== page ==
• I thought it would rain more in Ecuador. Shows what I know. You make it sound kind of dry, but lovely at the same time. Well you always make it sound lovely. I know your propensity for rubbing it in that way! I don’t’ mind. Especially when it’s summer in Minnesota. It’s 71 and low humidity here today. That’s perfect in my book.

      Carry on likewise with your pit craft. Looking forward to seeing your next smoke write-up.

      August 20, 2015 at 1:48 pm

      • It does rain more in the mountains and in land, but here on the coast it is dryer. We get plenty of water from the rivers and springs without having to deal with anything that would ruin my tan. Life is good!

        August 20, 2015 at 2:31 pm

  7. As usual, you have inspired me. I need to have a conversation with my butcher about beef ribs. I’ve been disappointed with his cuts before, but I am re-energized to try again. I am a pork rib devotee, but your description of the cow’s gift makes me want to give it another go.

    August 20, 2015 at 11:40 pm

    • Pork ribs will probably always be king at this pit too, but man if you can find yourself a proper rack of beef ribs, ones that look like they once belonged to a dinosaur, well there are worse things in life. I fancy them quite a bit.

      At any rate, thanks for chiming in as usual, Todd. Good luck with your butcher !

      August 21, 2015 at 12:46 am

  8. josephinechristie14

    Ribs are literally the best thing ever :p These photos are making my mouth water!
    Jo x

    August 21, 2015 at 11:52 am

  9. Bill

    PotP, I prefer a well cooked beef rib over a pork rib any day. Nicely done. I just may have to go pick up a rack for next weekend!

    August 23, 2015 at 9:13 am

    • Thanks Bill. I’m learning to see the joy of beef ribs lately here myself. Man it’s good eating!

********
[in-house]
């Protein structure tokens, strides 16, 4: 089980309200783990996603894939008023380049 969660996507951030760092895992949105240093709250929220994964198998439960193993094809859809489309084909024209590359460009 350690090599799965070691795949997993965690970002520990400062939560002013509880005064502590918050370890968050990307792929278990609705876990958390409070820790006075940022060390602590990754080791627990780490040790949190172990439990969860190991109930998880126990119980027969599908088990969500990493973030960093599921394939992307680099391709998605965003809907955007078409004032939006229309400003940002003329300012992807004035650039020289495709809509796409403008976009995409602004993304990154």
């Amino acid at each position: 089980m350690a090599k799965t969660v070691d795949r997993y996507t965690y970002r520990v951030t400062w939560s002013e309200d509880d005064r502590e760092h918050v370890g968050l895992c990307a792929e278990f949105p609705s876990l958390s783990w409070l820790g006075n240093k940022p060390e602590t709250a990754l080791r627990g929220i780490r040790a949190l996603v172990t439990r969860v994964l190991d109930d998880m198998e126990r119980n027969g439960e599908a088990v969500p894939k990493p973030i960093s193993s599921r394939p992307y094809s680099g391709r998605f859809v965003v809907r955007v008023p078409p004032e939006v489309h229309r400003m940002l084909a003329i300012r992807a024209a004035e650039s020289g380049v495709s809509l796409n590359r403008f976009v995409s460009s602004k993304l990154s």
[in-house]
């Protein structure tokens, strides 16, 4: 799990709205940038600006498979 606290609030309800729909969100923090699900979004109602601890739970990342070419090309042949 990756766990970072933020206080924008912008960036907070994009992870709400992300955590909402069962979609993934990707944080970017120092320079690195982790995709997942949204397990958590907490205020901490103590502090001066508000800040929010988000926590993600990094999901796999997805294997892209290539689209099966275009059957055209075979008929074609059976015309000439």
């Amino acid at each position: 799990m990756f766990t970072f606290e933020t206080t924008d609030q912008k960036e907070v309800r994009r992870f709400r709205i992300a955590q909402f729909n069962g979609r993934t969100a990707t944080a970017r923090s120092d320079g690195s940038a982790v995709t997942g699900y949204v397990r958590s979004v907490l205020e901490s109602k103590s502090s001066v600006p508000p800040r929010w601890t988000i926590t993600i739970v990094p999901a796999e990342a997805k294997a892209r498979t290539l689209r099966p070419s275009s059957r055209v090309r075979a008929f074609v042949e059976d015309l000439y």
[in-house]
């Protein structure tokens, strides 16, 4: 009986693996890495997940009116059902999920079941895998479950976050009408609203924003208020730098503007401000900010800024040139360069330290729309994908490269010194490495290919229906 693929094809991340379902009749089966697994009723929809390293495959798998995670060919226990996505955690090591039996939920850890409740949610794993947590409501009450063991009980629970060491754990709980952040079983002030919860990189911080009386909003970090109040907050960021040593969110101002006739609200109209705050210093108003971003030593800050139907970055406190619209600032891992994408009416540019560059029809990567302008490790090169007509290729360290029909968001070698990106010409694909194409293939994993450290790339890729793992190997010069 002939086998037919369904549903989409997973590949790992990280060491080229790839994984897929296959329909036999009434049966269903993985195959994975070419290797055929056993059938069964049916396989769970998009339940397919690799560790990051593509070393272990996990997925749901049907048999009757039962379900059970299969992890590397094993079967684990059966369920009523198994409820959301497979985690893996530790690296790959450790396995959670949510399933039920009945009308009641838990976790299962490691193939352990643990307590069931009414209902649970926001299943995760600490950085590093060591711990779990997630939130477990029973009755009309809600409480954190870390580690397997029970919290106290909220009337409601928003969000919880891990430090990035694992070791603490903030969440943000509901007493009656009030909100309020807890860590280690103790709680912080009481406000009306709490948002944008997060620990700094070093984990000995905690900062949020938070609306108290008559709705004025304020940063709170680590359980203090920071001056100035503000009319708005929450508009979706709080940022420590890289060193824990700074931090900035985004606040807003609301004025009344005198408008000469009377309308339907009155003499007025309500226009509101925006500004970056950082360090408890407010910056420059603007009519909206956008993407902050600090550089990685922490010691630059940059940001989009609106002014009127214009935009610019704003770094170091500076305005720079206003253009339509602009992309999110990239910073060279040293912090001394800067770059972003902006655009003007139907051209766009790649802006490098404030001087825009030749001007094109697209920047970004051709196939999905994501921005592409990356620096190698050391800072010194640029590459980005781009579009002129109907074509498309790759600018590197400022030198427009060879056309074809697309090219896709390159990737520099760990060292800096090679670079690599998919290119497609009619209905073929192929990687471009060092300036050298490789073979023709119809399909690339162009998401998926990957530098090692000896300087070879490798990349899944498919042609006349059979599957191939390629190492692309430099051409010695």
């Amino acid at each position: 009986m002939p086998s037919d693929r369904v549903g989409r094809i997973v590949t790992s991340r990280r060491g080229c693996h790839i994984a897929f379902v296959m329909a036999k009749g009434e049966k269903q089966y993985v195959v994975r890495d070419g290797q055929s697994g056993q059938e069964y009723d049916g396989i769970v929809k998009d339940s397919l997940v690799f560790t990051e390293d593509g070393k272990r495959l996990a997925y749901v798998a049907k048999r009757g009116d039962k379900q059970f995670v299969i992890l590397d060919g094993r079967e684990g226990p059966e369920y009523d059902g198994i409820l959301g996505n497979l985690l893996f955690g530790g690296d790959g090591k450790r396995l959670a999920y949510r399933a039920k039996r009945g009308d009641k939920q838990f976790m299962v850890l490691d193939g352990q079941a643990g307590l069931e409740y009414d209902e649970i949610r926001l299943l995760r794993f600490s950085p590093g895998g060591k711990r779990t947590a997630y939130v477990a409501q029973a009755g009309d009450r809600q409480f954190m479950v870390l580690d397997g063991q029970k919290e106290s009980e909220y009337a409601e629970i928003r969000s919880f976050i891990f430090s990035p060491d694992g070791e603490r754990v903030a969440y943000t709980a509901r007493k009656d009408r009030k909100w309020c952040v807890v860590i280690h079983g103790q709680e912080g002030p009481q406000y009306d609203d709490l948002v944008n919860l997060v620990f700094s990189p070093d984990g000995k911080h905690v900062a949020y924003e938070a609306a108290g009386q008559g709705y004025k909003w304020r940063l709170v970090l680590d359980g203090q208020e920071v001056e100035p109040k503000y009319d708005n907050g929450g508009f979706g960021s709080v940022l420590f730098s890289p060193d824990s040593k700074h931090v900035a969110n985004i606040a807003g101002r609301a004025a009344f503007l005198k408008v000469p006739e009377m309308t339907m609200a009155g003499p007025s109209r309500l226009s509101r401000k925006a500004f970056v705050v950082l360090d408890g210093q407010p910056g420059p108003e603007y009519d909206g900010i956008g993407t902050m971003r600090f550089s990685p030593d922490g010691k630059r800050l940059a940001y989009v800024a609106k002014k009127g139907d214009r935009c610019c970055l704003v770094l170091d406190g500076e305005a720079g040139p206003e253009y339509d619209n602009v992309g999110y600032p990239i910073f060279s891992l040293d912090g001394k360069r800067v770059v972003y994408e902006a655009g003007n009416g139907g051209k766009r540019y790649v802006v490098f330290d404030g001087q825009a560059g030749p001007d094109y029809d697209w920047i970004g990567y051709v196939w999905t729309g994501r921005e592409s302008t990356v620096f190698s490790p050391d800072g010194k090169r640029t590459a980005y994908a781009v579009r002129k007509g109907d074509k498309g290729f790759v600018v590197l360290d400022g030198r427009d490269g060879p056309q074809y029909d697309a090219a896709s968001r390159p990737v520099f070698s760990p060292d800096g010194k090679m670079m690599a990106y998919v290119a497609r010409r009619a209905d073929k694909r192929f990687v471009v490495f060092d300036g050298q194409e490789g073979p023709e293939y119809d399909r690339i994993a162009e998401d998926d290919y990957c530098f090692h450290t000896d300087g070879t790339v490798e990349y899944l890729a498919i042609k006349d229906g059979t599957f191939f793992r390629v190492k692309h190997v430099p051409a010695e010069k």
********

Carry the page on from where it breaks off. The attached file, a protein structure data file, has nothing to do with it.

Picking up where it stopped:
Take care my friend!

      August 23, 2015 at 8:43 pm

  10. Reblogged this on fashion.

    August 23, 2015 at 8:21 pm

  11. The ribs look so good and I really appreciated the detail of the water droplets on the pine 🙂 Rain is what we do best here on Dartmoor. I wish I could add that we are also good at cooking with fire in the big outdoors…….perhaps I have just not met the right man!

    August 24, 2015 at 8:37 am

    • Ah yes, lovely sentiments from the water-soaked Dartmoor proper. I suppose you just get used to it after a while. I mean you either accept the rain, or you fight it.. Our western states sure could use some rain. There are wild fires blazing all over the place. Smoke in the air wafting for miles. Severe drought grips the land. Yeah, I’ll take your Dartmoor weather any day over that.

      Thanks Karen!

      August 24, 2015 at 2:45 pm

      • Yes, I agree. Areas of drought where the land is devastated and nothing will grow is a terrifying reality.
        I think I am used to the rain, but it does make this particular village feel, periodically, like somewhere where we villagers do ‘our time’, after all, Dartmoor Prison is not far away! We all speak of moving to the other side of the moor which is not so wet, but, here we all are, 30 + years down the line. My roots have grown deeply into the peaty ground!

        August 30, 2015 at 4:59 am

  12. Pingback: In Retrospection: The BBQ Life | Patrons of the Pit

  13. chefceaser

    Reblogged this on Chef Ceaser and commented:
    Use Kosher Beef Ribs

    April 11, 2016 at 10:30 am